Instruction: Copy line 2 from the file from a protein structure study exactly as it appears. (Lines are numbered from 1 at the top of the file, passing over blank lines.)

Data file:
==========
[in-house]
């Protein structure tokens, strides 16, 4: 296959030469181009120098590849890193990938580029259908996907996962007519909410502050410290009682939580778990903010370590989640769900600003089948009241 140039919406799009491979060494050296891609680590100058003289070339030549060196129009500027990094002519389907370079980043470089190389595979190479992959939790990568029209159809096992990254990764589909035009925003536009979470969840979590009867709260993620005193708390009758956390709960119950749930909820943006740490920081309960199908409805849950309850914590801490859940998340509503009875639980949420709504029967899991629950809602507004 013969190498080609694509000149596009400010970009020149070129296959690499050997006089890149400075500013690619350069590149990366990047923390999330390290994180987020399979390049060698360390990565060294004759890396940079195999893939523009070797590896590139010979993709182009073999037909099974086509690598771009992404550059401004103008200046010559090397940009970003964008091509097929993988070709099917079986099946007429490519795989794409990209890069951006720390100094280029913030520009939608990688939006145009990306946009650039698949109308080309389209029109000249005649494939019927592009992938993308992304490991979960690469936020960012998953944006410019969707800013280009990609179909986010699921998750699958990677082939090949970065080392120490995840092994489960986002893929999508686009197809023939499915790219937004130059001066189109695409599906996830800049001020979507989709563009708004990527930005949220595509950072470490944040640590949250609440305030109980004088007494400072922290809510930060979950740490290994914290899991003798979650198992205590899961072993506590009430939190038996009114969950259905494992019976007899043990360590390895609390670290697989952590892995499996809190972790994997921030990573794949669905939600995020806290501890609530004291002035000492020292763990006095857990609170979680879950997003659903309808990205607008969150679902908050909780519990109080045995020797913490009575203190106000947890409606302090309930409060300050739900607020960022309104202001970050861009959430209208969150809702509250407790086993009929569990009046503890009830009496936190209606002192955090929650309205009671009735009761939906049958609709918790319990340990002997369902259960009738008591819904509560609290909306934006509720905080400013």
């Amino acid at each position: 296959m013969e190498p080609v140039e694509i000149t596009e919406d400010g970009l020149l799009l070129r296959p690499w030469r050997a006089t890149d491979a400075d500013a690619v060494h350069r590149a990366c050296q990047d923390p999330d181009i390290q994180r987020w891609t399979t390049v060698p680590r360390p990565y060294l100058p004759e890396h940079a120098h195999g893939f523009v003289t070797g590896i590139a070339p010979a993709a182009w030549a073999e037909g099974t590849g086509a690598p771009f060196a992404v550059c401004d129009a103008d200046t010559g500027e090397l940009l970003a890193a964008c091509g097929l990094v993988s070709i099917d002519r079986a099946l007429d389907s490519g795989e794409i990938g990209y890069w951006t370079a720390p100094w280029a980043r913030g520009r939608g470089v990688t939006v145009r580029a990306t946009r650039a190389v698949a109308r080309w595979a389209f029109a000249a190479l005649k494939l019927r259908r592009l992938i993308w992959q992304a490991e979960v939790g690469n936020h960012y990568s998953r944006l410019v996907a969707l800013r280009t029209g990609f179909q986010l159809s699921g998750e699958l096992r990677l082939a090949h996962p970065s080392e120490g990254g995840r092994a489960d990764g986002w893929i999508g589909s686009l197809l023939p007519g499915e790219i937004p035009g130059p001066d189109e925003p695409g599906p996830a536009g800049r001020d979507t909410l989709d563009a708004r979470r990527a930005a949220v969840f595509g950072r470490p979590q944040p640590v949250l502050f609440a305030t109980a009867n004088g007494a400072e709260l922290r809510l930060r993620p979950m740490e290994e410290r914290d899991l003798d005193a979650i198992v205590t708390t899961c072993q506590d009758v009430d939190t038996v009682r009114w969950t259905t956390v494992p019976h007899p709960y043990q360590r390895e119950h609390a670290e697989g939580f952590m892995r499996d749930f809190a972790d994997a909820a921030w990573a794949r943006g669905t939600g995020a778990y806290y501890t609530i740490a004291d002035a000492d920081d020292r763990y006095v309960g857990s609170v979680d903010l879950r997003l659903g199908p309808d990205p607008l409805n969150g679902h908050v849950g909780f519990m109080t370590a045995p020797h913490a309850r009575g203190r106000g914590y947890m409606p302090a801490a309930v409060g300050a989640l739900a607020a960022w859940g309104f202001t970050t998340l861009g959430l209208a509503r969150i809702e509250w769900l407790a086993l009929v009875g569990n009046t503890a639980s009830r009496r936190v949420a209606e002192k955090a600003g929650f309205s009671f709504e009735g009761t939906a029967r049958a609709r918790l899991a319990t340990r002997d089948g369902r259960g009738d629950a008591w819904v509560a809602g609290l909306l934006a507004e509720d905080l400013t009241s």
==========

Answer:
């Protein structure tokens, strides 16, 4: 296959030469181009120098590849890193990938580029259908996907996962007519909410502050410290009682939580778990903010370590989640769900600003089948009241 140039919406799009491979060494050296891609680590100058003289070339030549060196129009500027990094002519389907370079980043470089190389595979190479992959939790990568029209159809096992990254990764589909035009925003536009979470969840979590009867709260993620005193708390009758956390709960119950749930909820943006740490920081309960199908409805849950309850914590801490859940998340509503009875639980949420709504029967899991629950809602507004 013969190498080609694509000149596009400010970009020149070129296959690499050997006089890149400075500013690619350069590149990366990047923390999330390290994180987020399979390049060698360390990565060294004759890396940079195999893939523009070797590896590139010979993709182009073999037909099974086509690598771009992404550059401004103008200046010559090397940009970003964008091509097929993988070709099917079986099946007429490519795989794409990209890069951006720390100094280029913030520009939608990688939006145009990306946009650039698949109308080309389209029109000249005649494939019927592009992938993308992304490991979960690469936020960012998953944006410019969707800013280009990609179909986010699921998750699958990677082939090949970065080392120490995840092994489960986002893929999508686009197809023939499915790219937004130059001066189109695409599906996830800049001020979507989709563009708004990527930005949220595509950072470490944040640590949250609440305030109980004088007494400072922290809510930060979950740490290994914290899991003798979650198992205590899961072993506590009430939190038996009114969950259905494992019976007899043990360590390895609390670290697989952590892995499996809190972790994997921030990573794949669905939600995020806290501890609530004291002035000492020292763990006095857990609170979680879950997003659903309808990205607008969150679902908050909780519990109080045995020797913490009575203190106000947890409606302090309930409060300050739900607020960022309104202001970050861009959430209208969150809702509250407790086993009929569990009046503890009830009496936190209606002192955090929650309205009671009735009761939906049958609709918790319990340990002997369902259960009738008591819904509560609290909306934006509720905080400013």